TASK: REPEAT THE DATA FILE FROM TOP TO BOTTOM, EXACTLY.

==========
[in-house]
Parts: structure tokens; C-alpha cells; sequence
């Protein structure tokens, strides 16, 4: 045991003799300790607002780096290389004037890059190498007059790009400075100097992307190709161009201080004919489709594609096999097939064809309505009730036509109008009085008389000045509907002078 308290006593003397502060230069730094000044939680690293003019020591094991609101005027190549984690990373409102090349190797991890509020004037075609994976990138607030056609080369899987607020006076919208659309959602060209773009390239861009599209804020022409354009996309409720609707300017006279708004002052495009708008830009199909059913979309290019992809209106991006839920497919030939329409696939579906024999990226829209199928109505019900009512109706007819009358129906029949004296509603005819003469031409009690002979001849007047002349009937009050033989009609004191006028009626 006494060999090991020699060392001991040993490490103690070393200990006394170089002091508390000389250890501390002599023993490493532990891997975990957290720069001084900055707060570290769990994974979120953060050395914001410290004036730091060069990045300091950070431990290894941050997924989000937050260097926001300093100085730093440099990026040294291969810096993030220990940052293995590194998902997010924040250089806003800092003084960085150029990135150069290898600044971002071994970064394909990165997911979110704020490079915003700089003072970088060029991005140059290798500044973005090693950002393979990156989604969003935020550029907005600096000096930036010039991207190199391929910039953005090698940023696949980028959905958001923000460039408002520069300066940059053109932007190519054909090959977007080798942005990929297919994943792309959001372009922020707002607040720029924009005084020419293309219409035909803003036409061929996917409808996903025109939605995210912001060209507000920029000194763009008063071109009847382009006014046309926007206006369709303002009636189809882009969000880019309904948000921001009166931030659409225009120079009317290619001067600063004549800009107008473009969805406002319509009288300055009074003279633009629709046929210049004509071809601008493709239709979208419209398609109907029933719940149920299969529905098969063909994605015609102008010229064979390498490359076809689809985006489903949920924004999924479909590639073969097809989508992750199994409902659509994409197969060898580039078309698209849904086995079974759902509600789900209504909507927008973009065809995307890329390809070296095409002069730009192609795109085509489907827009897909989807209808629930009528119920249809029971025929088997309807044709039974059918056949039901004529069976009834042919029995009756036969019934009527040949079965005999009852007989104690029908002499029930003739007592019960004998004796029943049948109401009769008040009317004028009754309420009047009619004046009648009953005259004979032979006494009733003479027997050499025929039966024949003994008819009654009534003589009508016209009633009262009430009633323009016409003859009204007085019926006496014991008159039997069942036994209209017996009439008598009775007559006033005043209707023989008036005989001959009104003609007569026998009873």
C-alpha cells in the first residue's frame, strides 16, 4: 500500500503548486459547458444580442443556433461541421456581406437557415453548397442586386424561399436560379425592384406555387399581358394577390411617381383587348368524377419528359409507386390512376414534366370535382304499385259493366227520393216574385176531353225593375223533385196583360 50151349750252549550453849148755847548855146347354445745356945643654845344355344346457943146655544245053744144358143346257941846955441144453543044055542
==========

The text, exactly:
[in-house]
Parts: structure tokens; C-alpha cells; sequence
């Protein structure tokens, strides 16, 4: 045991003799300790607002780096290389004037890059190498007059790009400075100097992307190709161009201080004919489709594609096999097939064809309505009730036509109008009085008389000045509907002078 308290006593003397502060230069730094000044939680690293003019020591094991609101005027190549984690990373409102090349190797991890509020004037075609994976990138607030056609080369899987607020006076919208659309959602060209773009390239861009599209804020022409354009996309409720609707300017006279708004002052495009708008830009199909059913979309290019992809209106991006839920497919030939329409696939579906024999990226829209199928109505019900009512109706007819009358129906029949004296509603005819003469031409009690002979001849007047002349009937009050033989009609004191006028009626 006494060999090991020699060392001991040993490490103690070393200990006394170089002091508390000389250890501390002599023993490493532990891997975990957290720069001084900055707060570290769990994974979120953060050395914001410290004036730091060069990045300091950070431990290894941050997924989000937050260097926001300093100085730093440099990026040294291969810096993030220990940052293995590194998902997010924040250089806003800092003084960085150029990135150069290898600044971002071994970064394909990165997911979110704020490079915003700089003072970088060029991005140059290798500044973005090693950002393979990156989604969003935020550029907005600096000096930036010039991207190199391929910039953005090698940023696949980028959905958001923000460039408002520069300066940059053109932007190519054909090959977007080798942005990929297919994943792309959001372009922020707002607040720029924009005084020419293309219409035909803003036409061929996917409808996903025109939605995210912001060209507000920029000194763009008063071109009847382009006014046309926007206006369709303002009636189809882009969000880019309904948000921001009166931030659409225009120079009317290619001067600063004549800009107008473009969805406002319509009288300055009074003279633009629709046929210049004509071809601008493709239709979208419209398609109907029933719940149920299969529905098969063909994605015609102008010229064979390498490359076809689809985006489903949920924004999924479909590639073969097809989508992750199994409902659509994409197969060898580039078309698209849904086995079974759902509600789900209504909507927008973009065809995307890329390809070296095409002069730009192609795109085509489907827009897909989807209808629930009528119920249809029971025929088997309807044709039974059918056949039901004529069976009834042919029995009756036969019934009527040949079965005999009852007989104690029908002499029930003739007592019960004998004796029943049948109401009769008040009317004028009754309420009047009619004046009648009953005259004979032979006494009733003479027997050499025929039966024949003994008819009654009534003589009508016209009633009262009430009633323009016409003859009204007085019926006496014991008159039997069942036994209209017996009439008598009775007559006033005043209707023989008036005989001959009104003609007569026998009873």
C-alpha cells in the first residue's frame, strides 16, 4: 500500500503548486459547458444580442443556433461541421456581406437557415453548397442586386424561399436560379425592384406555387399581358394577390411617381383587348368524377419528359409507386390512376414534366370535382304499385259493366227520393216574385176531353225593375223533385196583360 50151349750252549550453849148755847548855146347354445745356945643654845344355344346457943146655544245053744144358143346257941846955441144453543044055542